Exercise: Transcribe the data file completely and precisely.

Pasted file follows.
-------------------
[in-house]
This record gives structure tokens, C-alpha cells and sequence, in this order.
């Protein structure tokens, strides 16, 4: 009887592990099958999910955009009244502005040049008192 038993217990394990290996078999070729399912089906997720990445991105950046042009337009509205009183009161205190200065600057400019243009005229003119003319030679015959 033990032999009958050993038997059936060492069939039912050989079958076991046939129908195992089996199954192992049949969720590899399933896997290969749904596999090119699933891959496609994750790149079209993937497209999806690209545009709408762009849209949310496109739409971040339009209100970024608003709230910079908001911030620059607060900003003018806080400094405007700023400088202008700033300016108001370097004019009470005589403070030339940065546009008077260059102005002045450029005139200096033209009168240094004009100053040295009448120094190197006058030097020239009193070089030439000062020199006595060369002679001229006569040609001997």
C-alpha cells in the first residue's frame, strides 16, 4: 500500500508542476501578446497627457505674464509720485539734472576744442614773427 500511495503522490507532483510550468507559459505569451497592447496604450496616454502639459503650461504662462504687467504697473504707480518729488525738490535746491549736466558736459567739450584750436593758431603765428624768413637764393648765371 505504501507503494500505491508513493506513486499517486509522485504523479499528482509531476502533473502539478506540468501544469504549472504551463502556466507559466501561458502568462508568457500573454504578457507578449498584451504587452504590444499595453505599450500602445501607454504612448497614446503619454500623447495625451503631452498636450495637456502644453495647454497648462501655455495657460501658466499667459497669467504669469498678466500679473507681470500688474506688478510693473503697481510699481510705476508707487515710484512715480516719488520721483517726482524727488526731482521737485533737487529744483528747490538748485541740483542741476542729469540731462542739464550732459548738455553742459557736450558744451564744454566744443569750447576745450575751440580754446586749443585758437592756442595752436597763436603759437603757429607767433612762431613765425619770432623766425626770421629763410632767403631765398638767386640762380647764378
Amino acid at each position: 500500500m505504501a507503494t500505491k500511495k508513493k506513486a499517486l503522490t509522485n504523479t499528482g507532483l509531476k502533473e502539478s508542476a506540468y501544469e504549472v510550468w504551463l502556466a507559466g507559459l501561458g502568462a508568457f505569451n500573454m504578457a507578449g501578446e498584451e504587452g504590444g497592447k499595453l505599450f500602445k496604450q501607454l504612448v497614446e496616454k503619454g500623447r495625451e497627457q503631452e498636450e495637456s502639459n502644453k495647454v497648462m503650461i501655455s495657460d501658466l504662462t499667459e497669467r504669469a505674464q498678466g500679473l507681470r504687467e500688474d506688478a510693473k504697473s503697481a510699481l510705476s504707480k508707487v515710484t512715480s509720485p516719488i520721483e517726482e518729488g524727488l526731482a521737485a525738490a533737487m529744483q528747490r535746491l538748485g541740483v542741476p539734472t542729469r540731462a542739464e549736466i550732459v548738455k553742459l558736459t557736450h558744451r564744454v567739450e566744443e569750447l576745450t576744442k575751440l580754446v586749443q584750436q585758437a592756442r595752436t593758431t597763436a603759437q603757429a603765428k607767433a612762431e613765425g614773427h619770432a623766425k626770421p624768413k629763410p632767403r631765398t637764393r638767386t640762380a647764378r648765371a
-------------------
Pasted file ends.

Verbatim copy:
[in-house]
This record gives structure tokens, C-alpha cells and sequence, in this order.
């Protein structure tokens, strides 16, 4: 009887592990099958999910955009009244502005040049008192 038993217990394990290996078999070729399912089906997720990445991105950046042009337009509205009183009161205190200065600057400019243009005229003119003319030679015959 033990032999009958050993038997059936060492069939039912050989079958076991046939129908195992089996199954192992049949969720590899399933896997290969749904596999090119699933891959496609994750790149079209993937497209999806690209545009709408762009849209949310496109739409971040339009209100970024608003709230910079908001911030620059607060900003003018806080400094405007700023400088202008700033300016108001370097004019009470005589403070030339940065546009008077260059102005002045450029005139200096033209009168240094004009100053040295009448120094190197006058030097020239009193070089030439000062020199006595060369002679001229006569040609001997």
C-alpha cells in the first residue's frame, strides 16, 4: 500500500508542476501578446497627457505674464509720485539734472576744442614773427 500511495503522490507532483510550468507559459505569451497592447496604450496616454502639459503650461504662462504687467504697473504707480518729488525738490535746491549736466558736459567739450584750436593758431603765428624768413637764393648765371 505504501507503494500505491508513493506513486499517486509522485504523479499528482509531476502533473502539478506540468501544469504549472504551463502556466507559466501561458502568462508568457500573454504578457507578449498584451504587452504590444499595453505599450500602445501607454504612448497614446503619454500623447495625451503631452498636450495637456502644453495647454497648462501655455495657460501658466499667459497669467504669469498678466500679473507681470500688474506688478510693473503697481510699481510705476508707487515710484512715480516719488520721483517726482524727488526731482521737485533737487529744483528747490538748485541740483542741476542729469540731462542739464550732459548738455553742459557736450558744451564744454566744443569750447576745450575751440580754446586749443585758437592756442595752436597763436603759437603757429607767433612762431613765425619770432623766425626770421629763410632767403631765398638767386640762380647764378
Amino acid at each position: 500500500m505504501a507503494t500505491k500511495k508513493k506513486a499517486l503522490t509522485n504523479t499528482g507532483l509531476k502533473e502539478s508542476a506540468y501544469e504549472v510550468w504551463l502556466a507559466g507559459l501561458g502568462a508568457f505569451n500573454m504578457a507578449g501578446e498584451e504587452g504590444g497592447k499595453l505599450f500602445k496604450q501607454l504612448v497614446e496616454k503619454g500623447r495625451e497627457q503631452e498636450e495637456s502639459n502644453k495647454v497648462m503650461i501655455s495657460d501658466l504662462t499667459e497669467r504669469a505674464q498678466g500679473l507681470r504687467e500688474d506688478a510693473k504697473s503697481a510699481l510705476s504707480k508707487v515710484t512715480s509720485p516719488i520721483e517726482e518729488g524727488l526731482a521737485a525738490a533737487m529744483q528747490r535746491l538748485g541740483v542741476p539734472t542729469r540731462a542739464e549736466i550732459v548738455k553742459l558736459t557736450h558744451r564744454v567739450e566744443e569750447l576745450t576744442k575751440l580754446v586749443q584750436q585758437a592756442r595752436t593758431t597763436a603759437q603757429a603765428k607767433a612762431e613765425g614773427h619770432a623766425k626770421p624768413k629763410p632767403r631765398t637764393r638767386t640762380a647764378r648765371a